The massive scope of this case, which involved more than 1.3 million pages of discovery, would have unduly burdened the victims with a lengthy prosecution that was anticipated to take as many as ten years.  The plea provided the victims and their families who were terrorized by DeAngelo the opportunity to hear him admit his crimes and they will have an opportunity to provide victim impact statements beginning August 17, 2020.

This six-county joint prosecution resulted in a guilty plea of: (Read the details of the charges).

  • 13 counts of first-degree murder with special circumstances allegations of multiple murders and murder during the commission of rape, robbery, and burglary.
  • 13 felony counts of kidnapping to commit robbery with sentencing enhancements for personal use of a firearm and personal use of a knife during the commission of the offenses.
  • DeAngelo admitted murdering:

o Claude Snelling – September 11, 1975 – Tulare County

o Katie and Brian Maggiore – February 2, 1978 – Sacramento County

o Debra Alexandria Manning – December 30, 1979 – Santa Barbara County

o Robert Offerman – December 30, 1979 – Santa Barbara County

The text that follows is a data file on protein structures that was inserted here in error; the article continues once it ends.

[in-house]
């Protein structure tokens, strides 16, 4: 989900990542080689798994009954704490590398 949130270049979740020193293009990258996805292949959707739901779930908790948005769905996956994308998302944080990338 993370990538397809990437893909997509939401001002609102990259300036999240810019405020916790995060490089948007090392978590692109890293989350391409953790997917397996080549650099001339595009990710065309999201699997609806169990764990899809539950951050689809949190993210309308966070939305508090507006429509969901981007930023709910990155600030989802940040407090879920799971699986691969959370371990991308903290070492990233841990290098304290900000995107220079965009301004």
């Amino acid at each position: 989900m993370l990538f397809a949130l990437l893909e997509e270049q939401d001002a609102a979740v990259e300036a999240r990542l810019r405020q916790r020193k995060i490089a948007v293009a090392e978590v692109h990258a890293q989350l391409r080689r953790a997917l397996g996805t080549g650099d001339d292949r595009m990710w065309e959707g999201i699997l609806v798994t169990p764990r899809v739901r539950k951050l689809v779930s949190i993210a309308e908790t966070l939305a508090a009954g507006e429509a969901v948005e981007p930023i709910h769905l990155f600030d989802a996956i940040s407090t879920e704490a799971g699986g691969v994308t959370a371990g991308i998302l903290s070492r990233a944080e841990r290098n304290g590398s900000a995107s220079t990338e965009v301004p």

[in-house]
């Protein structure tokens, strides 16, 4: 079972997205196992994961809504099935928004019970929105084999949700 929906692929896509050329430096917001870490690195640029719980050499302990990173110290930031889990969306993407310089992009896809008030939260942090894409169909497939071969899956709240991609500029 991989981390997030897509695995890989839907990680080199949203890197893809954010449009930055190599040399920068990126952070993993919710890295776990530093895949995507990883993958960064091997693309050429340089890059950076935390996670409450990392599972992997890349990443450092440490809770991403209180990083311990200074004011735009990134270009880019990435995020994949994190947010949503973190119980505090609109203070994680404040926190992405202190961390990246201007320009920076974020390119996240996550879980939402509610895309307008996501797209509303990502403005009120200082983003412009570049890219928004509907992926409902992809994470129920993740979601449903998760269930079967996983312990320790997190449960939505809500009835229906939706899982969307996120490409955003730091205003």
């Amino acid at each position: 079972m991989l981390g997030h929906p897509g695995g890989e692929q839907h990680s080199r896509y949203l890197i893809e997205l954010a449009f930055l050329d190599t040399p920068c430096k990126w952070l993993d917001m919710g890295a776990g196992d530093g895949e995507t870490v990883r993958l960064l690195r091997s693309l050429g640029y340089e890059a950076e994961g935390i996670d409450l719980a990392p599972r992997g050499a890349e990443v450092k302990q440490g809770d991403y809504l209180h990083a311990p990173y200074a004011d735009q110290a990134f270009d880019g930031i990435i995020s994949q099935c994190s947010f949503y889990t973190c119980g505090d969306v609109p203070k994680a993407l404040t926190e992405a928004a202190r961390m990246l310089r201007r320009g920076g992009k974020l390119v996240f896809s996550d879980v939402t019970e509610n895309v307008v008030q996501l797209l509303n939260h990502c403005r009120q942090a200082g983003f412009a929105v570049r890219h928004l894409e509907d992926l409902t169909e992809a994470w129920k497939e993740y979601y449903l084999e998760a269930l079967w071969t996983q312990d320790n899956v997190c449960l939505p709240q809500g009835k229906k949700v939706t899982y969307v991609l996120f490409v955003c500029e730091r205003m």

o Cheri Domingo – July 27, 1981 – Santa Barbara County

o Greg Sanchez – July 27, 1981 – Santa Barbara County

o Charlene and Lyman Smith – on or about March 13, 1980– Ventura County

o Keith and Patrice Harrington – August 21, 1980 – Orange County

o Manuela Witthuhn – February 6, 1981 – Orange County

o Janelle Cruz – May 5, 1986 – Orange County

DeAngelo also admitted to the uncharged crimes of:

  • Attempted murder, kidnapping to commit robbery, rape, robbery, first-degree burglary, false imprisonment and criminal threats.

DeAngelo’s victims and their families stand during the hearing. YouTube video screenshot.

DeAngelo’s crime spree began in 1975 when he was working as a police officer with the Exeter Police Department. The crimes, which continued long after he was fired from the Auburn Police Department in 1979, escalated from peeping through windows to stalking to rape and serial murder.

His crimes earned him the nicknames of the Visalia Ransacker, the East Area Rapist, the Original Night Stalker, and the Golden State Killer. It was not until April 2018 that Sacramento authorities announced that Investigative Genetic Genealogy had identified DeAngelo as the person responsible.